They told us that the scout camps were going to be tough. In fact they were a lot like military camps. And I didn’t really have the physical preparation for it. The first one took place in a school near Yio Chu Kang road. There were plenty of runs, plenty of push-ups. I don’t remember doing much scouting at all. And there was this run, I’ll never forget. We had to carry 5kg bags and run. I was dying. I remember having to cook our own meals using kerosene stoves, and making a complete hash of it. I remember that soft drinks were banned, so we just drank a lot of water. I found a bag of sugar, though, and I often stole spoonfuls from it. Disgusting, I know, but still…

I remembered, though, that this was around the time when my sister was having her back operation. She had scoliosis, and one of her shoulder blades jutted out like a camel. This may or may not have had something to do with how one of her legs was longer than the other. But that operation spelt the end of her being a sportsman. No more softball, no more squash, and no more running, except on dirt tracks (concrete’s too hard.) And she was lucky not to be in the 5% of cases in these operations where the people ended up as quadriplegics.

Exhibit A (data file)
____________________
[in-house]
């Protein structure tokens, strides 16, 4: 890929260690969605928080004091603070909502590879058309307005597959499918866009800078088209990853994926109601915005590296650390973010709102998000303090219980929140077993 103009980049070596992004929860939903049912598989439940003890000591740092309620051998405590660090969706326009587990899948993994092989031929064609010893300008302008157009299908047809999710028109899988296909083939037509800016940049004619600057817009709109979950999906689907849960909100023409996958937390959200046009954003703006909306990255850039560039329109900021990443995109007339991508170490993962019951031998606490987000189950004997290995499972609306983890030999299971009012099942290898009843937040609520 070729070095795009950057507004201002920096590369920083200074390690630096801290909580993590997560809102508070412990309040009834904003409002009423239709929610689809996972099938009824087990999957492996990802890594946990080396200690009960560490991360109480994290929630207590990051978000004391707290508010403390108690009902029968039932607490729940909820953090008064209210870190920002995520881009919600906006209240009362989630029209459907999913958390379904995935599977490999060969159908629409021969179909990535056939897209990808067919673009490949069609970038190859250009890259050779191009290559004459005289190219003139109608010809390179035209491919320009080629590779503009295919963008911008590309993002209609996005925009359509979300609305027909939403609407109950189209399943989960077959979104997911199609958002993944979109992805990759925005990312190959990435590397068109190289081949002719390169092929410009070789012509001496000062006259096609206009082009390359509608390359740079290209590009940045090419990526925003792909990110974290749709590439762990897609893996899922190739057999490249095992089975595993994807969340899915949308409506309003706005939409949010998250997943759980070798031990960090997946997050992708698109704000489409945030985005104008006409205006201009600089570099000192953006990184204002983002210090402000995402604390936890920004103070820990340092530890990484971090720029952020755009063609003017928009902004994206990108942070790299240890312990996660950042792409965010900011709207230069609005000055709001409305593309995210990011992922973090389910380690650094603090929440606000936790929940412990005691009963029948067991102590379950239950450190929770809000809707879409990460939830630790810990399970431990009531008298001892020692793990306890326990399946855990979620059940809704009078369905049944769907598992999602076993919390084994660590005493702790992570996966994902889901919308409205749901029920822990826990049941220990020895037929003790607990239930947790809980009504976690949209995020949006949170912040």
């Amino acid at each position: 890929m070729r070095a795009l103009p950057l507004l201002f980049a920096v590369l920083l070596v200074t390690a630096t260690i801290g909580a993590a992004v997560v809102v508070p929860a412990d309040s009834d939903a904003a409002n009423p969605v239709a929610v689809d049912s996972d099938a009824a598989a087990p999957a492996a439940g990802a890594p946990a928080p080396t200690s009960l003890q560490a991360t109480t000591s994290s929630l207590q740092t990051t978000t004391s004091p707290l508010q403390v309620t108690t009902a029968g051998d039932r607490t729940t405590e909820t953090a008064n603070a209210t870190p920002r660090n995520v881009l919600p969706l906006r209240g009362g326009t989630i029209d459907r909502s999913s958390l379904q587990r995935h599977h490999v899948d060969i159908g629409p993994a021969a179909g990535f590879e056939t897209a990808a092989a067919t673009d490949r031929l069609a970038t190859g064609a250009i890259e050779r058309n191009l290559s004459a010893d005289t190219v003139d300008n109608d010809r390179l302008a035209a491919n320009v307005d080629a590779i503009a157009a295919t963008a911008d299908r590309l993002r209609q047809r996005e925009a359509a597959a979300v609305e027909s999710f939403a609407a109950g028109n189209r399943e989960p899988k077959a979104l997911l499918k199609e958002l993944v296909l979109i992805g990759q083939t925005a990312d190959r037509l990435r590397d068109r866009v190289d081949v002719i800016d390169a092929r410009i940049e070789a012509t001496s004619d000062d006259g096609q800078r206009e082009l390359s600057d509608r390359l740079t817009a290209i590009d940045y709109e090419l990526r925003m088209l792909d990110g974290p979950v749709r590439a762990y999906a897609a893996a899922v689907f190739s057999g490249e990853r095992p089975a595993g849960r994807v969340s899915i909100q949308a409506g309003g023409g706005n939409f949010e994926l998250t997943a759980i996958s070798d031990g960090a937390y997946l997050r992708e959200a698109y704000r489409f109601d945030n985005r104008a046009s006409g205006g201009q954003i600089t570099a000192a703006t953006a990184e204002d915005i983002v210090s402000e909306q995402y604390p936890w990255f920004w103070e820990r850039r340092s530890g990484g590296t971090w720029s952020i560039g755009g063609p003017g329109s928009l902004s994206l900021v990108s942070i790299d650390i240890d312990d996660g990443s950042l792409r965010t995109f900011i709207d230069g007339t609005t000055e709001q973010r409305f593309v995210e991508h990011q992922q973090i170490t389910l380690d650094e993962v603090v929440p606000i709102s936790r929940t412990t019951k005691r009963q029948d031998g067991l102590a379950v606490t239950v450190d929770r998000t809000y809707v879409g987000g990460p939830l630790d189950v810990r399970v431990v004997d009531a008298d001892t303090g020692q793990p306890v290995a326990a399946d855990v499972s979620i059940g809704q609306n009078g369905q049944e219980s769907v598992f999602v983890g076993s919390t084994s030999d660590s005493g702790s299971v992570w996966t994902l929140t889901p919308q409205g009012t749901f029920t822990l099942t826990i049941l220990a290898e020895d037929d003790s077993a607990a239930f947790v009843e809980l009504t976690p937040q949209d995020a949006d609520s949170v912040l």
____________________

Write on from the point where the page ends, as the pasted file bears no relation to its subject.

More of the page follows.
So as tough as that 3-4 day camp was for me, I thought about my sister who had it much harder. And I suppose the camp came to an end for me. I couldn’t get out soon enough.

Later that year, I went on an orienteering trip. We were supposed to run to 3 or 4 checkpoints, over a distance of around 10K. My legs gave out at the end, and I experienced such serious cramps for the first time: later on I was told that not only did I have to replenish myself with water, but also with salt. That was a good piece of knowledge to have.